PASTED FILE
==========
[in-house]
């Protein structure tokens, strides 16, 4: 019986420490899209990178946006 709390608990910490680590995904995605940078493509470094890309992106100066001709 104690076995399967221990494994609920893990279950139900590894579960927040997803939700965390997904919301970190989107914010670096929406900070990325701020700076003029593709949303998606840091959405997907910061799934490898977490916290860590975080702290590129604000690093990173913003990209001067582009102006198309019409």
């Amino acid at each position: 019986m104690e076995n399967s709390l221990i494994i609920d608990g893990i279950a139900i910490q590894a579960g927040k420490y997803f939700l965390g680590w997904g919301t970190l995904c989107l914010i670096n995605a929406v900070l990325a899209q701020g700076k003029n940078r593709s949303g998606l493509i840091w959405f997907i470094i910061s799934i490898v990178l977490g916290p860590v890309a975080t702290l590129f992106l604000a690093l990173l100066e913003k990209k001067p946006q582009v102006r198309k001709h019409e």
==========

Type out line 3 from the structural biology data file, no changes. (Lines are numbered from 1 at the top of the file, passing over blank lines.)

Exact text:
């Amino acid at each position: 019986m104690e076995n399967s709390l221990i494994i609920d608990g893990i279950a139900i910490q590894a579960g927040k420490y997803f939700l965390g680590w997904g919301t970190l995904c989107l914010i670096n995605a929406v900070l990325a899209q701020g700076k003029n940078r593709s949303g998606l493509i840091w959405f997907i470094i910061s799934i490898v990178l977490g916290p860590v890309a975080t702290l590129f992106l604000a690093l990173l100066e913003k990209k001067p946006q582009v102006r198309k001709h019409e």